I was giving a tour to a family of three. We had just reached the Small Senate Rotunda when one of the people I was guiding around, a young girl, developed a nosebleed. There was no bathroom nearby, but main entrance to the office of the Senate Minority Whip happened to be right there in the Small Rotunda, so we ducked in there on the assumption that they'd have a box of tissues or a roll of paper towels or something that we could use to stanch the bleeding. The Whip staff was able to provide us with tissues and a chair for the girl to sit in, and once her nose stopped bleeding we went on our way.
Some time later, as we were walking back toward the Dirksen Building, I happened to spot Senator Alan Simpson (R-Wy.) walking toward us with one of his aides. Simpson was the Minority Whip at the time, so I pointed him out to the family and added that it was his office that we'd stopped in earlier. Apparently, his aide was telling him the same thing, because when we reached each other he stopped, introduced himself to the family, and asked the girl how she was doing. And then, astonishingly, he escorted us to his hideaway office.
I say it was astonishing for two reasons. One is that most Senators are notoriously guarded about their hideaways. Hideaways are private offices in the Capitol for Senators and certain high-ranking and very senior members of the House of Representatives. They're not exactly hidden, but they're usually located in areas of the Capitol that are closed to the public, and the doors are unmarked other than by a room number. Nowadays, every Senator has a hideaway, thanks to some additions to the Capitol but back then space was at a premium and only the longest-serving and highest-ranking Senators were able to get their hands on one. The most highly-prized hideaways were those in the original part of the building. Those have vaulted ceilings and ornamental floor tile; some of them have working fireplaces and spectacular views down the National Mall to the Lincoln Memorial.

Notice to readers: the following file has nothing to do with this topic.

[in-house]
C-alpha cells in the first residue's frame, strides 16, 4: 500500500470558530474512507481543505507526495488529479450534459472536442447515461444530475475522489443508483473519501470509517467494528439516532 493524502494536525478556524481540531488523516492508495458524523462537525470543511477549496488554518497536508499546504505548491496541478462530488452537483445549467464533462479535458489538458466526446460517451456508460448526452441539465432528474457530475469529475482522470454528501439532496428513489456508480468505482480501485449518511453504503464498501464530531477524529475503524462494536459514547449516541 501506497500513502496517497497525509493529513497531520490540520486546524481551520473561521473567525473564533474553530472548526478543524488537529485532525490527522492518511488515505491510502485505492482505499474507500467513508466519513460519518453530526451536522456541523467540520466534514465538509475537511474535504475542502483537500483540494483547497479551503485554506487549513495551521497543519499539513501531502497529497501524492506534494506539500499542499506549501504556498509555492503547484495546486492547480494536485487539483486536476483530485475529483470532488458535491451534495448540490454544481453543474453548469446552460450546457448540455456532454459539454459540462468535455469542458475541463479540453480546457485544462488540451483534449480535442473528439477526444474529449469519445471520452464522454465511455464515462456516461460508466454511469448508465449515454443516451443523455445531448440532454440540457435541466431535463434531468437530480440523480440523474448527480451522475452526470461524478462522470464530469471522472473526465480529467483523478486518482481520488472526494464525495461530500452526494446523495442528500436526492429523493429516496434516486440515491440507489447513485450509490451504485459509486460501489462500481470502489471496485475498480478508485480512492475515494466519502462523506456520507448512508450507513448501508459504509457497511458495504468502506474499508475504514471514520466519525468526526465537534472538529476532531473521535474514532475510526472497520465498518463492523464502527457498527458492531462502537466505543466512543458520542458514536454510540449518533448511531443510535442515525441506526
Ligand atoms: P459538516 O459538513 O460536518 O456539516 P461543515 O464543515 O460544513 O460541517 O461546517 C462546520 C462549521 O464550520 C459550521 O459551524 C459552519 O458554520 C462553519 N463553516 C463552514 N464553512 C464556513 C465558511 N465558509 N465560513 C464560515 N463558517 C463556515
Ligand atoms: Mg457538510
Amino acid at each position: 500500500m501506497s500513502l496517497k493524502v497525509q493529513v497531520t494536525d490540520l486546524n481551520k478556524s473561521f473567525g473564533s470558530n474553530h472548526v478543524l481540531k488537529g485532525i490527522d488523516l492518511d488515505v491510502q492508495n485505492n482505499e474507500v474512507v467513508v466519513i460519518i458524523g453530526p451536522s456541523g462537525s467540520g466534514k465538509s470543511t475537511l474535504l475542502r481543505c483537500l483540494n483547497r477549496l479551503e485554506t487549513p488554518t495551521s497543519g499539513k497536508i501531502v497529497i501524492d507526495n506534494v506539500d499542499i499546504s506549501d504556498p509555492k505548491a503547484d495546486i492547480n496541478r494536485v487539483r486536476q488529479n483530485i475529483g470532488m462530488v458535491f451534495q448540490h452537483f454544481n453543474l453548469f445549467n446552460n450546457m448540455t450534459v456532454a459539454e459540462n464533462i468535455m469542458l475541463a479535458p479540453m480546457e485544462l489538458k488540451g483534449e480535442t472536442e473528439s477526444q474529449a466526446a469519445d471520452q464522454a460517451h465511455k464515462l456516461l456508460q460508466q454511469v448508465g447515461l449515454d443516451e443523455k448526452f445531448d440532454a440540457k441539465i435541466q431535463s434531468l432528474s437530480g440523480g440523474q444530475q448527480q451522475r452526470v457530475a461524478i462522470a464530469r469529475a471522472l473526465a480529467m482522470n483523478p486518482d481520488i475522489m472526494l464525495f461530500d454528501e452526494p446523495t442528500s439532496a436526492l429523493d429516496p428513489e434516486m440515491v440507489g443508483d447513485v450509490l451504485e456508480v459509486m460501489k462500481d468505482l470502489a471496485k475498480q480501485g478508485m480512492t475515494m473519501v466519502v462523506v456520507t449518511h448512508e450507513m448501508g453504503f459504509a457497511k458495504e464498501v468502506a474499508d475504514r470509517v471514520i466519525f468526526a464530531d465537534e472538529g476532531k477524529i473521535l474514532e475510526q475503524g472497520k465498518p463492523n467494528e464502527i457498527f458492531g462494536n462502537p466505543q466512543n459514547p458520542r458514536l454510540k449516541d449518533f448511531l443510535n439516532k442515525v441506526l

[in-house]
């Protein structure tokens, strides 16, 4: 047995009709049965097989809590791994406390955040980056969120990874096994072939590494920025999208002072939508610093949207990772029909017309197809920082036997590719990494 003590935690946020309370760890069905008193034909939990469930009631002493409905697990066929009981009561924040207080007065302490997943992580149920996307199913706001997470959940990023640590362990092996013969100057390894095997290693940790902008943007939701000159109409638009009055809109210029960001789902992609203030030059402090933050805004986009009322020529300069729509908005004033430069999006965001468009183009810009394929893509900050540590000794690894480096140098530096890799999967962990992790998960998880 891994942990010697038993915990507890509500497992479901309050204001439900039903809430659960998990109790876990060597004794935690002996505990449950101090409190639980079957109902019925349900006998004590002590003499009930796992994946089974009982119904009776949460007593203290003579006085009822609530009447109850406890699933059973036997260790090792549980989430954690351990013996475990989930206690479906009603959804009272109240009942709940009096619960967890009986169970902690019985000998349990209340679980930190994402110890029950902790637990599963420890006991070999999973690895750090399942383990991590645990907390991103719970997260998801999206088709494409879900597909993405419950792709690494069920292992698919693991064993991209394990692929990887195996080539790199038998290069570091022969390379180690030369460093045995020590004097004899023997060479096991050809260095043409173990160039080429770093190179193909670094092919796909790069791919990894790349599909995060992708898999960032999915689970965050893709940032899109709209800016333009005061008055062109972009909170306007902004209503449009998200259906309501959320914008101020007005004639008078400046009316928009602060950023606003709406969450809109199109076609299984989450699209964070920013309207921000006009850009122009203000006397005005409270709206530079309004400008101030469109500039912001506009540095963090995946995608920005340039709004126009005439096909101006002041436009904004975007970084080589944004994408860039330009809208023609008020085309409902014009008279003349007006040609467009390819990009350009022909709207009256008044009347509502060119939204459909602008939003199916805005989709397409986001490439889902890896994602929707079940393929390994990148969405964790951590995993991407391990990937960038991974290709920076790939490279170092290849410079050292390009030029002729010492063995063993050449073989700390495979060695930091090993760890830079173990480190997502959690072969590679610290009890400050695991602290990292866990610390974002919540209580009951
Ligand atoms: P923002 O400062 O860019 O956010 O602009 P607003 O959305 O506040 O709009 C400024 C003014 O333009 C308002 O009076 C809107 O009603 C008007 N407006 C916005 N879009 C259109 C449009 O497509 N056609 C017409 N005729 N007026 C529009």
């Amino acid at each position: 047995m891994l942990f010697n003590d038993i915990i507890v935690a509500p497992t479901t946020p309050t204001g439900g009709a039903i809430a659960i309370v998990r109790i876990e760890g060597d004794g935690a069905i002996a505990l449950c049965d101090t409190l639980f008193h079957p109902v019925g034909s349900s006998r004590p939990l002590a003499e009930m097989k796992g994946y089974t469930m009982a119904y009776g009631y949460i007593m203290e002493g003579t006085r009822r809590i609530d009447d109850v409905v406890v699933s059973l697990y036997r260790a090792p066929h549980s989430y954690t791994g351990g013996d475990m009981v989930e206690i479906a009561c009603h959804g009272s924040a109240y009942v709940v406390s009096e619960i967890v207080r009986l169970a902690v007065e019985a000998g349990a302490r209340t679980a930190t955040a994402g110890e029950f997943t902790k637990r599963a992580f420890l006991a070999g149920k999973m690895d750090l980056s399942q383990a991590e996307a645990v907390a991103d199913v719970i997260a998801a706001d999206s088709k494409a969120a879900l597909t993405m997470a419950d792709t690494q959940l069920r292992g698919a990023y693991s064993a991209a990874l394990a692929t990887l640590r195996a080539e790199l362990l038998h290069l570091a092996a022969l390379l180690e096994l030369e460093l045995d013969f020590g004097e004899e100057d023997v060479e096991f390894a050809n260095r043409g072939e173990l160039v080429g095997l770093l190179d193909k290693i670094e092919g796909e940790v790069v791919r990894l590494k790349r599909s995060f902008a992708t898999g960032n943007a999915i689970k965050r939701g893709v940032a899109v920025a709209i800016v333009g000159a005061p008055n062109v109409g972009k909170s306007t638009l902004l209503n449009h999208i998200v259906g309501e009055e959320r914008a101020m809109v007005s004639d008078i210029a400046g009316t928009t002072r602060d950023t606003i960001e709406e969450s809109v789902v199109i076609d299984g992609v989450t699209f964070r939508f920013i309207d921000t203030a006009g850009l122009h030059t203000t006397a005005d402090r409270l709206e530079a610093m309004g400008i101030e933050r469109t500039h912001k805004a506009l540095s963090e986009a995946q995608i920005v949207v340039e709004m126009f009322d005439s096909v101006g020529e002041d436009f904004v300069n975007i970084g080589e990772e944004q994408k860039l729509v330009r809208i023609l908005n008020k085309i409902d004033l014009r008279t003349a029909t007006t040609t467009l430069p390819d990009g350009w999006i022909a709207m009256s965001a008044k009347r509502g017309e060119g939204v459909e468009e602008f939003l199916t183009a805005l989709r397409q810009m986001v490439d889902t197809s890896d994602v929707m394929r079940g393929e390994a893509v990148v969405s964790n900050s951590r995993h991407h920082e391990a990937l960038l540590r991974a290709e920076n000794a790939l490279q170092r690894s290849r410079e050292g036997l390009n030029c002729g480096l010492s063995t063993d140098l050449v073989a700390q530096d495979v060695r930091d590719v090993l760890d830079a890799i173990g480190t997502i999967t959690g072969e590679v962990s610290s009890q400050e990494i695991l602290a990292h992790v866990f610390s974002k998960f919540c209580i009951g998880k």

Sen. Simpson's hideaway didn't have a spectacular view -- I think it looked out onto one of the West Front balconies -- and if it had a fireplace I don't recall it, but it was a gorgeous, lavishly appointed room nonetheless, and impressively large. I would have been impressed regardless; I'd never been in a hideaway office. Sen. Riegle had one, and at that time I hadn't had cause to go there. I don't think he used it very often, actually. If I'm remembering its location in the Capitol correctly, his office in the Dirksen Building would have been almost as conveniently located to the Senate chamber as his hideaway, and the Dirksen office was definitely larger and nicer.
The other astonishing thing about the experience was how flagrantly and unnecessarily nice it was. I was a junior staffer; the family was was Michigan. Sen. Simpson had no particular reason to do more than nod to us as we passed him in the hallway, but instead he went out of his way to do something special for us. And it's not like he had a reputation for being a super nice guy; indeed, at the time he was probably best known for his harsh questioning of Anita Hill at the Clarence Thomas Supreme Court nomination hearings. But he couldn't have been more gracious that day.